Three reasons why multi-cloud is back - and here to stay

Profile picture for user Dominic Wellington By Dominic Wellington January 26, 2020
Summary:
MongoDB’s Dominic Wellington explains why multi-cloud has come back into fashion. However, this time there are new rules that apply and as a strategy for IT decision makers, it’s not going anywhere...

I’ve worked in IT long enough to spot cycles. And like me, ideas will come and go.

It’s like synthpop. Everyone fell out of love with it when the 80s were done, and now it’s back, stronger than ever and spawning new genres like synthwave.

Personally, I’m all for that particular comeback, but the tricky thing is, nobody knows how long each cycle will last.

Parking 80s music for a moment and looking at our own industry, one of the biggest IT strategies today is multi-cloud.

This too was a cycle - it fell out of love and now it’s back. But this one is different. It will be no cycle. It’s going to stick around, and in this post I will outline the three reasons why:

     1. Someone else is doing it for you

a. Outsourcing complexity is the reason people want cloud in the first place. Multi-cloud used to bring the complexity of integrating different clouds right back to end users, which is why it never took off in a big way. This time, the complexity is abstracted away – which is how it should be. Happy days.

     2. Use all of the features you need

a. Locked-in no more. Multi-cloud lets us benefit from a variety of providers to reap the rewards of varied capabilities across multiple jurisdictions. Think local pricing and differentiated features. 

     3. Run anywhere (really)

a. Do you want to spin up an application in India while you are NYC-based? No problem. At least one of the big clouds is going to be there, and that means that your service can be too.

Image of Dominic Wellington MongoDB

It’s different now

The previous multi-cloud debate took place in a world in which a “server”, whether physical or virtual, was still the main building block of IT services.

That's not so relevant today.

These days, while there are undeniably still a lot of servers, layers upon layers of abstraction separate services from the infrastructure they run on.

In this context, multi-cloud starts to mean something different.

When implementing a new business service means working with serverless components and the APIs that communicate with them, the fact that those components might span multiple clouds flips back into being an asset, because end-users of the service don’t have to deal with the integration themselves. The vendor of the business service is negotiating the differences between the various cloud services and only exposing the parts people actually care about.

And before you know it, synthwave is a thing, and multi-cloud comes into fashion again.

Back in fashion.

1. Someone else is doing it for you

First of all, one huge benefit of serverless to users is that they do not need to manage the complexity themselves.

If a provider in the stack elects to run their service across different cloud providers, this is (or should be!) transparent to end-users.

The benefit is that experts are working out how to deliver the best performance for your workload, across all of these different options, without you having to work it out for yourself.

2. Use all of the features you need

Secondly, this modern version of multi-cloud flips the idea of being locked-in to one service.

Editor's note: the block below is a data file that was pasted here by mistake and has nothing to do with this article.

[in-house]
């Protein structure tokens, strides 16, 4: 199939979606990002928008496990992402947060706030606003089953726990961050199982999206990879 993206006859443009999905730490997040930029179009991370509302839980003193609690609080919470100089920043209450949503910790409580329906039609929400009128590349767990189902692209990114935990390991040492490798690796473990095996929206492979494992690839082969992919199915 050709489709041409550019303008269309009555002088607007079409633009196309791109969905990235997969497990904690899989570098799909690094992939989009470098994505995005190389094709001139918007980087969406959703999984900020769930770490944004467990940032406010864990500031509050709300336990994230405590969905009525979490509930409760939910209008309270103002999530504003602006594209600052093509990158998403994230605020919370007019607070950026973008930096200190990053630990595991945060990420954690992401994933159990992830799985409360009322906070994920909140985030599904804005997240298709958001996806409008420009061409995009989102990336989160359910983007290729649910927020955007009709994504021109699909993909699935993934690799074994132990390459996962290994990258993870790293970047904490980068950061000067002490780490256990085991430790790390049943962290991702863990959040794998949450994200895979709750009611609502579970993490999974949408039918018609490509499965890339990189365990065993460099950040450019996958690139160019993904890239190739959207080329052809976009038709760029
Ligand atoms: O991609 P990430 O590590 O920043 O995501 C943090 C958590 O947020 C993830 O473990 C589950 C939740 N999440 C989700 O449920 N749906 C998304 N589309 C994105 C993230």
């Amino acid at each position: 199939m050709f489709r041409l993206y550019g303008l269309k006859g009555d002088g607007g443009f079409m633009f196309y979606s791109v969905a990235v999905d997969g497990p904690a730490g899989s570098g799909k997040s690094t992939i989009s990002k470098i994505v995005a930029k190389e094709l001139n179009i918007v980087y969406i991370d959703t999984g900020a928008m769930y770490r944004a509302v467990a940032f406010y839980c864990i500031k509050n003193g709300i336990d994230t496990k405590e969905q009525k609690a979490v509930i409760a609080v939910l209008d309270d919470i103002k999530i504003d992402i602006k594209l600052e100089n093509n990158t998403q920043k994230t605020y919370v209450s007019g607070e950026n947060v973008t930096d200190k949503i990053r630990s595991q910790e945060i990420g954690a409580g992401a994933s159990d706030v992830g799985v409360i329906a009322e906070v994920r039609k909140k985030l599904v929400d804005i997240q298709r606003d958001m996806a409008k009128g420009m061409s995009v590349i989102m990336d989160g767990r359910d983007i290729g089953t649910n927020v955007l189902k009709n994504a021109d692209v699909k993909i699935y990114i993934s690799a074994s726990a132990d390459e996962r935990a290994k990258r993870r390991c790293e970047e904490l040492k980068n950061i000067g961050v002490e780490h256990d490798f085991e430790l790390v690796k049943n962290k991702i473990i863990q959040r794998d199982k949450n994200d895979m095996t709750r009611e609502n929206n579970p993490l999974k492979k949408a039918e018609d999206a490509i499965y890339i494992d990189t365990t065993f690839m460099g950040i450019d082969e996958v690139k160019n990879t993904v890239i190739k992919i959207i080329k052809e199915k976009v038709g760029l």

Instead of being limited to specific features of one cloud in one region, working on a multi-cloud basis allows a business to reap all the rewards - wherever they might be.

Take working on a preferred platform with a SaaS component like MongoDB Atlas - our cloud database service. We offer MongoDB Atlas across AWS, GCP, and Azure, so businesses can set up projects on different providers to take advantage of specific pricing schemes, local regions, or platform features.

Without multi-cloud, this wouldn’t be possible. If you are using one provider for your core infrastructure, but a different one has a cool machine learning offering that you want to use, without multi-cloud capabilities that would be a big issue, if not a deal-breaker. If you need to work with a partner that made a different infrastructure choice in the past, one or both of you would have a lot of painful work ahead of them – unless you had opted for a platform that offers multi-cloud support, and deals with the complexity for you.

3. Run anywhere (really)

Finally, far from locking users into a specific cloud provider, an abstracted service can follow users as they migrate between providers, or mix and match providers within their operations as circumstances demand.

No need for rushed migrations after an acquisition, or for duplicated services and expenses.

Need to launch in a new country or on a new continent? No worries – at least one of the big clouds is going to be there, and that means that your service can be there too.

So multi-cloud is here to stay

The user is back in control.

They can pick whichever cloud provider suits their requirements in terms of functionality, geography, or policy compliance, and even move between them in a single environment.

In this context, the historical objections to multi-cloud notably around expense and lock-in are as relevant as discussions of CPU architecture.

Today, we all care much more about rolling out our new game, website, or shopping service than the intricacies hidden at the bottom of the stack.

After all, isn’t that what the cloud is supposed to be all about?

Multi-cloud is back just like synthpop is and it's time we all got on board.